Deal Flow, The Key To Finding New Talent

- - Getting Noticed

I really like the analogy in this piece over on DLK Collection (It’s a long piece so go have a look) that Joerg sent me:

“While gallery owners often complain about the “overwhelming” “deluge” of solicitations they receive and the challenges of responding to each and every one, the reality is having good “deal flow” (access to the best new artists that come along) is the key to a sustainable business, and smart dealers (especially those focused on emerging work) invest time in their networks and build systems for reviewing each portfolio with honest care and attention, ensuring that the artist feels genuinely respected and helped, as a positive experience leads to more deal flow down the road. Given that each gallery has a different vision of what will sell and what is important over a long time scale, the trick is sift through literally hundreds in search of the one or two that fit the program as envisioned.”

“Silicon Valley venture capitalists work in much the same manner, looking for the needle (the next Google) in a haystack (a massive pile of marginal business plans), and often finding ways to get pre-screened deals (from known sources, feeder funds, and high quality referrals), where the bottom two thirds have already been cut away, leaving a smaller and higher quality pile that can then be reviewed with more attention.”

I guess this is why you hear the complaint from photographers that they get seen and people say they like their work but nothing ever comes of it. Everyone is keeping the deal flow alive by not being an asshole.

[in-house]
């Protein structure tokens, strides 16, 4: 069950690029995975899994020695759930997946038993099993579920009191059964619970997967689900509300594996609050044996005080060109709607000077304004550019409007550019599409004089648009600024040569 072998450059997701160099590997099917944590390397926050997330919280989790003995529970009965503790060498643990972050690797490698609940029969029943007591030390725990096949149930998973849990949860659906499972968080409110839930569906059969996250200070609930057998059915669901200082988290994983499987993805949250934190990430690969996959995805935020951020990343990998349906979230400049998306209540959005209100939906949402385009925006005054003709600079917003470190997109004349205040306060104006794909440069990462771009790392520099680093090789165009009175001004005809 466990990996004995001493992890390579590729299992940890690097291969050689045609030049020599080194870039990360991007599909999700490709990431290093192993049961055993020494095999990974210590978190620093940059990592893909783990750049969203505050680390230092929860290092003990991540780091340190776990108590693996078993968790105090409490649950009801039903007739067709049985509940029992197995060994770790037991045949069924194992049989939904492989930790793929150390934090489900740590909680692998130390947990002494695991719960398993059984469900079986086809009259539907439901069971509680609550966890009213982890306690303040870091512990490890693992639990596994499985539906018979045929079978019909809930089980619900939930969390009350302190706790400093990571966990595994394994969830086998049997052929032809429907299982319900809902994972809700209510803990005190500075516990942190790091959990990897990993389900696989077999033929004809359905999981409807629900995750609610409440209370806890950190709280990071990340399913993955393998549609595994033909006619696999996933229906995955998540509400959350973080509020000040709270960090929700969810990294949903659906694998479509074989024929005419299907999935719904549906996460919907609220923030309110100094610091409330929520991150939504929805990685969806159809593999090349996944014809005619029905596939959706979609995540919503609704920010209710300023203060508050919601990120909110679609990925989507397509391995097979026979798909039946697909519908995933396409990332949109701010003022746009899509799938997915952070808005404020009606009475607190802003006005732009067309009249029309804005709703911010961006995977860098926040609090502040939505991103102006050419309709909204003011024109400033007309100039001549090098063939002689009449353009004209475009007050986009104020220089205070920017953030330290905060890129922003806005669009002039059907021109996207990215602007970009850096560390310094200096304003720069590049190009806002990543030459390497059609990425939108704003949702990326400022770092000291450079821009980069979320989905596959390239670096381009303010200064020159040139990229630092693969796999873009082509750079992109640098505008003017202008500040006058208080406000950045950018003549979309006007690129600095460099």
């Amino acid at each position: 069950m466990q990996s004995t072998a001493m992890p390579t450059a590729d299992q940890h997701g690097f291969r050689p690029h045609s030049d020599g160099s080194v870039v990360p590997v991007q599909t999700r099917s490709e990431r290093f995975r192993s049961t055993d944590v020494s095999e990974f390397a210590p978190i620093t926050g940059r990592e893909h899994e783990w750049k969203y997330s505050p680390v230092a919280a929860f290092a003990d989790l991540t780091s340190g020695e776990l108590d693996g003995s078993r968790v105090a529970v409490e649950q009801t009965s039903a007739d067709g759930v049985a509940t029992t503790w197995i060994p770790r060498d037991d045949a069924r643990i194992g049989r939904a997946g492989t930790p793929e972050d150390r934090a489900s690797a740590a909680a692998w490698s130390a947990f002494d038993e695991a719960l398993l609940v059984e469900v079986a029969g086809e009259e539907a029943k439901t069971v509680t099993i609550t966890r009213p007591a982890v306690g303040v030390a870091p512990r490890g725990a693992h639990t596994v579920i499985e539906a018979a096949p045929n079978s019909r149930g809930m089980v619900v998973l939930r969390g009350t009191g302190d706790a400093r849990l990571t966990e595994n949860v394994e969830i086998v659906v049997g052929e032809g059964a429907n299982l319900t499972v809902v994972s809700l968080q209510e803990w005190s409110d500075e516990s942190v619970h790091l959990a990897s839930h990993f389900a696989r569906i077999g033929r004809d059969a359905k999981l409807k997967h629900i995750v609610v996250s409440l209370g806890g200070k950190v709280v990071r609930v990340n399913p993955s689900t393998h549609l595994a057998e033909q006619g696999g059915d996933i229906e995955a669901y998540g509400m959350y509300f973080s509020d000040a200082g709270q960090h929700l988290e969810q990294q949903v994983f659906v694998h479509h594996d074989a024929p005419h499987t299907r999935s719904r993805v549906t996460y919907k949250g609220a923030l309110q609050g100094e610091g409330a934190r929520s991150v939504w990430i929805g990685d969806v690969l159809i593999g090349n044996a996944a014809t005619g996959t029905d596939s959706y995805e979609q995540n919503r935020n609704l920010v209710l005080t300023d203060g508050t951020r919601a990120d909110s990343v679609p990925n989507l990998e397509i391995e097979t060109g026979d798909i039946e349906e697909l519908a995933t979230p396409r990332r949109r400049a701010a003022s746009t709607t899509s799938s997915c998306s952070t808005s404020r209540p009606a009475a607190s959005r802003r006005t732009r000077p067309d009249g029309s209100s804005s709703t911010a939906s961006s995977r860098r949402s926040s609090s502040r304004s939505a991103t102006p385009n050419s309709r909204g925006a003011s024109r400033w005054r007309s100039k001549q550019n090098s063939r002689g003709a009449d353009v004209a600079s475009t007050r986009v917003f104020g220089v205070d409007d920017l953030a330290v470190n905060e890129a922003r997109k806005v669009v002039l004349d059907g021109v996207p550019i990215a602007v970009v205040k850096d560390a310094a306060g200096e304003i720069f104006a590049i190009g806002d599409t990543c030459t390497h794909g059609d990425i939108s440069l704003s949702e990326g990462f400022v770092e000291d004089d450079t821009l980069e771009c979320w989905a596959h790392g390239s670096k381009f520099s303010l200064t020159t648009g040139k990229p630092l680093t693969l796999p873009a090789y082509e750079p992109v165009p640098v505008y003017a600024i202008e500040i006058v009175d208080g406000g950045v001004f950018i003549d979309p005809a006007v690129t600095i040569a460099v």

There Are 3 Comments On This Article.

  1. Going a bit further – the book highlighted in the article, “The Collector’s Guide to Emerging Art Photography,” is essentially just another source book. In the comments, someone noted that photographers had to pay a submission fee.

    Source books tap into the ‘deal flow’ to make money; they used to be the only method of distribution for compiled lists of the top tier artists (the submission cost being the barrier for entry separating the best from the rest) but they’re increasingly becoming the vanity gallery of the commercial art world. As in, the opposite of pre-screened.

    While the internet lowered the cost of solicitation and deal flow, it increased the value of word of mouth. Source books, print and online, can’t survive because they’re getting pulled from 2 opposite directions.

    • Arty Farty

      @Mason, Exactly. I’d love to see APE writing a piece exposing Source books for the outmoded bad deal (IMHO nothing short of more snake oil like “competitions”) they now are.

  2. Not only is that the art market but my biggest critique of the blog world as well. “hey look at this” is the most common post on photo/art/any blogs that rely on linking with one another. This leaves a lot of linking to things with no comment on what the linker thinks of said link. aka: not being an ass hole.